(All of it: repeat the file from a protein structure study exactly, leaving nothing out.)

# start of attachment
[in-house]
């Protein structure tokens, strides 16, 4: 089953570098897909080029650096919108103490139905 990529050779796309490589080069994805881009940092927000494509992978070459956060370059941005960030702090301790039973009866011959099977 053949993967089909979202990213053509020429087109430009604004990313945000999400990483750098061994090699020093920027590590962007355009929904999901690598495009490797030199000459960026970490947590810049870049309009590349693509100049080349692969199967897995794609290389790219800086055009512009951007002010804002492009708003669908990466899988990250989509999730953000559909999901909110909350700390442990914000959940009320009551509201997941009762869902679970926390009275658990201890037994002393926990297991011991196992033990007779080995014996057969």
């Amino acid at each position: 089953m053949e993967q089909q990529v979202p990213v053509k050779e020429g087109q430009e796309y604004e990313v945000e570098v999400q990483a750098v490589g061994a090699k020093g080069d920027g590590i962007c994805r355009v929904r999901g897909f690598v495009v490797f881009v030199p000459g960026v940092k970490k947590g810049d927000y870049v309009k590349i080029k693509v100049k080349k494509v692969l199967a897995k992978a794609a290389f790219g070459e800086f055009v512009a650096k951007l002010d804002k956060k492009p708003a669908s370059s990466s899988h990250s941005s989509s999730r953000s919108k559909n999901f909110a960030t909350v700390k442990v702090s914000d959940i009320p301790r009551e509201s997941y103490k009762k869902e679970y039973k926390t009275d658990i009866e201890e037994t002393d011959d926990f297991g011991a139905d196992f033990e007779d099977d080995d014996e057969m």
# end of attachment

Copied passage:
[in-house]
């Protein structure tokens, strides 16, 4: 089953570098897909080029650096919108103490139905 990529050779796309490589080069994805881009940092927000494509992978070459956060370059941005960030702090301790039973009866011959099977 053949993967089909979202990213053509020429087109430009604004990313945000999400990483750098061994090699020093920027590590962007355009929904999901690598495009490797030199000459960026970490947590810049870049309009590349693509100049080349692969199967897995794609290389790219800086055009512009951007002010804002492009708003669908990466899988990250989509999730953000559909999901909110909350700390442990914000959940009320009551509201997941009762869902679970926390009275658990201890037994002393926990297991011991196992033990007779080995014996057969």
């Amino acid at each position: 089953m053949e993967q089909q990529v979202p990213v053509k050779e020429g087109q430009e796309y604004e990313v945000e570098v999400q990483a750098v490589g061994a090699k020093g080069d920027g590590i962007c994805r355009v929904r999901g897909f690598v495009v490797f881009v030199p000459g960026v940092k970490k947590g810049d927000y870049v309009k590349i080029k693509v100049k080349k494509v692969l199967a897995k992978a794609a290389f790219g070459e800086f055009v512009a650096k951007l002010d804002k956060k492009p708003a669908s370059s990466s899988h990250s941005s989509s999730r953000s919108k559909n999901f909110a960030t909350v700390k442990v702090s914000d959940i009320p301790r009551e509201s997941y103490k009762k869902e679970y039973k926390t009275d658990i009866e201890e037994t002393d011959d926990f297991g011991a139905d196992f033990e007779d099977d080995d014996e057969m």